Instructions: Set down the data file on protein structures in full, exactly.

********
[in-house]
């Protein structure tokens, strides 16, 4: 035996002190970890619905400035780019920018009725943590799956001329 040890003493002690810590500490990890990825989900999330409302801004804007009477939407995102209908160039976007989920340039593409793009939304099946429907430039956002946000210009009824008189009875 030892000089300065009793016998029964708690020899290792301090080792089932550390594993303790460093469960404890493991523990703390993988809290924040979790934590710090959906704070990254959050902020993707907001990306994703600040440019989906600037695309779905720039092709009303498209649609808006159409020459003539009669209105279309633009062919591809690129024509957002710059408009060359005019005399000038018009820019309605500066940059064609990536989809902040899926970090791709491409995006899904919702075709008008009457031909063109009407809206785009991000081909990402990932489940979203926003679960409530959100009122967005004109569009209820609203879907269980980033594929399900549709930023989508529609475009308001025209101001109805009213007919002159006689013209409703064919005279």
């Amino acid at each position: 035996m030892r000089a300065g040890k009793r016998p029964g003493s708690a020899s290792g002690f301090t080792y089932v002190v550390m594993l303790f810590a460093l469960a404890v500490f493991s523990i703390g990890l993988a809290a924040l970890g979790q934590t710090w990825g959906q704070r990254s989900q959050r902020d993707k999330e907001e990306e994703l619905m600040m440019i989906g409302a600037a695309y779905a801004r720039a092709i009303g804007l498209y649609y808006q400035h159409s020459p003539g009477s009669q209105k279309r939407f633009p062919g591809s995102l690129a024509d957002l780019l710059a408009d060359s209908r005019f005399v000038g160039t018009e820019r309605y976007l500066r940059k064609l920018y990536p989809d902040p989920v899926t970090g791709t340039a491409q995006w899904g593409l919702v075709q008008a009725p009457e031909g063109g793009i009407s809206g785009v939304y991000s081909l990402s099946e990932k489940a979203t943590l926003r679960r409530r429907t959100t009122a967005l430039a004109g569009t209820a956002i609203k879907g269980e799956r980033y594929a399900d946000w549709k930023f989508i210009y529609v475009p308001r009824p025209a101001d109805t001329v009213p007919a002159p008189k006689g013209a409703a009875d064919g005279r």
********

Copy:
[in-house]
């Protein structure tokens, strides 16, 4: 035996002190970890619905400035780019920018009725943590799956001329 040890003493002690810590500490990890990825989900999330409302801004804007009477939407995102209908160039976007989920340039593409793009939304099946429907430039956002946000210009009824008189009875 030892000089300065009793016998029964708690020899290792301090080792089932550390594993303790460093469960404890493991523990703390993988809290924040979790934590710090959906704070990254959050902020993707907001990306994703600040440019989906600037695309779905720039092709009303498209649609808006159409020459003539009669209105279309633009062919591809690129024509957002710059408009060359005019005399000038018009820019309605500066940059064609990536989809902040899926970090791709491409995006899904919702075709008008009457031909063109009407809206785009991000081909990402990932489940979203926003679960409530959100009122967005004109569009209820609203879907269980980033594929399900549709930023989508529609475009308001025209101001109805009213007919002159006689013209409703064919005279």
């Amino acid at each position: 035996m030892r000089a300065g040890k009793r016998p029964g003493s708690a020899s290792g002690f301090t080792y089932v002190v550390m594993l303790f810590a460093l469960a404890v500490f493991s523990i703390g990890l993988a809290a924040l970890g979790q934590t710090w990825g959906q704070r990254s989900q959050r902020d993707k999330e907001e990306e994703l619905m600040m440019i989906g409302a600037a695309y779905a801004r720039a092709i009303g804007l498209y649609y808006q400035h159409s020459p003539g009477s009669q209105k279309r939407f633009p062919g591809s995102l690129a024509d957002l780019l710059a408009d060359s209908r005019f005399v000038g160039t018009e820019r309605y976007l500066r940059k064609l920018y990536p989809d902040p989920v899926t970090g791709t340039a491409q995006w899904g593409l919702v075709q008008a009725p009457e031909g063109g793009i009407s809206g785009v939304y991000s081909l990402s099946e990932k489940a979203t943590l926003r679960r409530r429907t959100t009122a967005l430039a004109g569009t209820a956002i609203k879907g269980e799956r980033y594929a399900d946000w549709k930023f989508i210009y529609v475009p308001r009824p025209a101001d109805t001329v009213p007919a002159p008189k006689g013209a409703a009875d064919g005279r």